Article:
-Making teacher evaluation fair and consistent, not based solely on test scores or value added models.

 

 

-Ensuring teachers (and all school staff) are well paid, treated fairly, and valued for the critical work they do for children every day.

 

 

-Protecting collective bargaining rights so teachers (and all staff) have a voice to improve their schools – because teaching conditions are students’ learning conditions.

 

 

-Investing in the proven Community Schools model and work collaboratively with community partners to bring resources to each school.

 

 

-Working at the state level to force our legislators to finally provide adequate, equitable, and sustainable funding for public education and stop efforts to dismantle public education through vouchers and other privatization schemes.

 

 

-Building coalitions to improve the flawed state Charter School Law – Charter Schools must have more accountability for the delivery of education to all students, including disabled children, English Language Learners, and kids who are homeless or who are in foster care.

 

 

angel and pam

 

 

I could literally go on about Pam for another 10,000 words. Easy.

 

 

But let me close with this.

 

Harbin began her journey as an education leader when she started advocating for her own children at their first elementary school—Liberty elementary in the Shadyside neighborhood of Pittsburgh. She found that she could make a difference for a few children at a time by throwing herself into volunteer work at the school.

 

 

But then she realized that if she wanted to make a difference for more than just a few children that she needed to work with others. Indeed, to do this work effectively Pam has had to work with people of different backgrounds, races, opinions and ideologies. She has had to listen to others, to compromise, to build bridges, and to prioritize common goals in each of her coalitions. In short, she gets things done.

 

 

And she’s been doing that for more than a dozen years.

 

 

Not because she has no choice. Not because anyone is paying her to do so. Not because doing so is bringing her any riches or fame.

 

 

But because it has been the right thing to do.

 

 

And that’s the best endorsement I can imagine.


NOTE: Special thanks to Professor Kathleen M. Newman who helped edit this article.

 

Click HERE to join Pam’s campaign!


 

Like this post? I’ve written a book, “Gadfly on the Wall: A Public School Teacher Speaks Out on Racism and Reform,” now available from Garn Press. Ten percent of the proceeds go to the Badass Teachers Association. Check it out!

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Betsy DeVos’s Right Wing School Indoctrination Program

Betsy DeVos

 
What do you do when thinking people reject your political ideology?

 
You get rid of thinking people.

 
That’s Betsy DeVos’ plan to rejuvenate and renew the Republican Party.

 
The billionaire heiress who bought her position as Donald Trump’s Education Secretary plans to spend $5 billion of your tax dollars on private, religious and parochial schools.

 
This would be federal tax credits to fund scholarships to private and religious institutions – school vouchers in all but name.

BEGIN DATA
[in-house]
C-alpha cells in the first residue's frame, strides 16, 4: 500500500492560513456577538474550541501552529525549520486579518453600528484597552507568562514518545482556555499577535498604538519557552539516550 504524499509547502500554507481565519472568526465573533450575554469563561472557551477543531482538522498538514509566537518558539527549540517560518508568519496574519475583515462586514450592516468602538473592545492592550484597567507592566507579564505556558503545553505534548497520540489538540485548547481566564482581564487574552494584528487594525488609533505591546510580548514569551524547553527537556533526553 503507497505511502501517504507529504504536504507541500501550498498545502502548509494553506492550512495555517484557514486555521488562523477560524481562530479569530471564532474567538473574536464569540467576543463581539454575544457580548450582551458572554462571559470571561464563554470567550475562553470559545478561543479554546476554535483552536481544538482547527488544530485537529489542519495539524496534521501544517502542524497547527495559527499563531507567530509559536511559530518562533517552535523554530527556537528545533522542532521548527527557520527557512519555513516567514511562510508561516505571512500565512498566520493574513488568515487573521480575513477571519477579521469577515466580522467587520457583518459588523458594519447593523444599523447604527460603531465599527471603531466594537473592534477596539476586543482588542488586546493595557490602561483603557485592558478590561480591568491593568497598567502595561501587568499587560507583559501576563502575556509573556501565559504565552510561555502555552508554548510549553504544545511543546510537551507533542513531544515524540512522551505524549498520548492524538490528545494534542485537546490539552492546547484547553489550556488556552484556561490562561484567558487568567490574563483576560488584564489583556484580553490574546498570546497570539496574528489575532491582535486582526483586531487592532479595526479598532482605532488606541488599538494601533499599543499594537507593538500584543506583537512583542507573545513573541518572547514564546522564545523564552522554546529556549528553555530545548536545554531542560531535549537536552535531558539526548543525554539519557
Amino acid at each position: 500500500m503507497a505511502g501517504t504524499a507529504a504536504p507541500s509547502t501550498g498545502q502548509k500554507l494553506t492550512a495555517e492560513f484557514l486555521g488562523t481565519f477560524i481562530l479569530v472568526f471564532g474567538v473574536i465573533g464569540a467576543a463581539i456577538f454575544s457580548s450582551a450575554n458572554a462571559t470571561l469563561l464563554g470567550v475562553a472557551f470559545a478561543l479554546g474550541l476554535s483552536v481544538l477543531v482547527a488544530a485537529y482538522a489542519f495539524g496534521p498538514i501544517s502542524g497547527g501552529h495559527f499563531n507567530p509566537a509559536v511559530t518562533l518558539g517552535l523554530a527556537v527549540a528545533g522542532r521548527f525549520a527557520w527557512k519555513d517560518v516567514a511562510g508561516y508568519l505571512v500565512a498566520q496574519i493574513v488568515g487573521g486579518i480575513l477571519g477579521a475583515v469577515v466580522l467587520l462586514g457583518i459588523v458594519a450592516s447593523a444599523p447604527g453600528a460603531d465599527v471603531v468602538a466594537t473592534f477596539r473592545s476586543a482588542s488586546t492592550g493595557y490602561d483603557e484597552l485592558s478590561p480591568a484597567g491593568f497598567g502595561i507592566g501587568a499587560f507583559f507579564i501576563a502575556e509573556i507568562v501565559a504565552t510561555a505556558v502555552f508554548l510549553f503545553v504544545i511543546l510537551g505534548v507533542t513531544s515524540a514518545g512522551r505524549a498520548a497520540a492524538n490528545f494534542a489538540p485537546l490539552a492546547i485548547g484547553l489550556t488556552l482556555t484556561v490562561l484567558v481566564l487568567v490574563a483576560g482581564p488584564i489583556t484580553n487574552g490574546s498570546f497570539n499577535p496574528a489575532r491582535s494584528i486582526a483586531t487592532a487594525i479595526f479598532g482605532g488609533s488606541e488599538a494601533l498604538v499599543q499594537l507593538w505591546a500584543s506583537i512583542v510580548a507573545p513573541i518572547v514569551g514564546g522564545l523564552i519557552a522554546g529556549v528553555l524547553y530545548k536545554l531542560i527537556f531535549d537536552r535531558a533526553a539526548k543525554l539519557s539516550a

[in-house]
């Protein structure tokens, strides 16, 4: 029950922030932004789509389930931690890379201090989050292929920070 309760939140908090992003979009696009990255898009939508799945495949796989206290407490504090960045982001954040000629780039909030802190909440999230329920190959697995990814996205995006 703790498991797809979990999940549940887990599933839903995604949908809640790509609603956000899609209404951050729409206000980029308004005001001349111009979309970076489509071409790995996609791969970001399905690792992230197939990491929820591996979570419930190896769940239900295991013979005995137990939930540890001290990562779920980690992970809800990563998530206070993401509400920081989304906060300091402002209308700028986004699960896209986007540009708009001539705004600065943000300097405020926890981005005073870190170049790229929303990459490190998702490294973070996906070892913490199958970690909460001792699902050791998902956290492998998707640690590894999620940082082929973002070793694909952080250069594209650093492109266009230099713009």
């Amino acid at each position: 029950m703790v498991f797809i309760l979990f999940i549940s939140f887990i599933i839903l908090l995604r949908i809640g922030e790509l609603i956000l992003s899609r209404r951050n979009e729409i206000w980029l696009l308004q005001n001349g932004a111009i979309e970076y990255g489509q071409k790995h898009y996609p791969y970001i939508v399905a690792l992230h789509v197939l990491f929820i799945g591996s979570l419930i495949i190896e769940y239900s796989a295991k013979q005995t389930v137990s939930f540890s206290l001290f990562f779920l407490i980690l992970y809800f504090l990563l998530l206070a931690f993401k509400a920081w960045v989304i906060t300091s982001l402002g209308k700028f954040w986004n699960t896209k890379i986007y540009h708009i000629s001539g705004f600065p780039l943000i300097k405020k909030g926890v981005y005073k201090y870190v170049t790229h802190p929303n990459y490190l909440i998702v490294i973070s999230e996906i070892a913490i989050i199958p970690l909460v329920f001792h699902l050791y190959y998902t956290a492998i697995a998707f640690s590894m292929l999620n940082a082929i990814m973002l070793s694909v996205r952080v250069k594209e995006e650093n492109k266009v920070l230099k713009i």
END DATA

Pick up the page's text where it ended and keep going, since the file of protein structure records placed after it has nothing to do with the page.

It’s a federal child indoctrination program to ensure that the next generation has an increasing number of voters who think science is a lie, white supremacy is heritage and the Bible is history – you know, people just gullible enough to believe a reality show TV star who regularly cheats on his many wives with porn stars is God’s chosen representative on Earth. A measure to make child kidnapping, imprisonment and wrongful death seem like a measured response to backward immigration policy. A measure to make collusion and fraternization with the world’s worst dictators and strongmen seem like global pragmatism.

 
To make matters even more galling, consider the timing of DeVos’ proposal.

 

 

In the beginning of February, Donald Trump Jr. criticized “loser teachers” who he said were indoctrinating school children into – gasp – socialism.

 
At the end of that same month, DeVos proposed funding Christian madrasas from sea-to-shinning-sea.

 
Apparently indoctrination is just fine for conservatives so long as it’s the right kind of indoctrination.

 
But even beyond the blatant hypocrisy, this betrays a fundamental misunderstanding of the differences between public and private schools.

 
Florida’s GOP Governor Ron DeSantis tweeted that if a school receives public funding – whether it be a charter or voucher institution – it is a public school.

 
To which DeVos tweeted her glowing approval.

 
This makes a few things strikingly clear: either (1) these folks have no idea what happens at authentic public schools or (2) they’re pretending not to know so as to further their political and financial ambitions.

 
Authentic public schools do not indoctrinate children into socialism or any other ideology.

 
They’ll teach what socialism is and how it has functioned historically without commenting on its merits or deficiencies. It’s up to individual students to decide whether it’s a good thing or not.

 
Public schools are supposed to be ideologically neutral.

 
At most, they teach children how to think. They teach media literacy, skepticism and critical thinking skills.

 

 

If that leads kids away from Republican orthodoxy, it’s not the fault of the teacher or the child. It’s a problem with your orthodoxy.

 
You can’t proclaim the benefits of a marketplace of ideas and then decry that too many ideas are on display.

 
Nor can you conflate the way a school is funded with what that school actually does and how it teaches.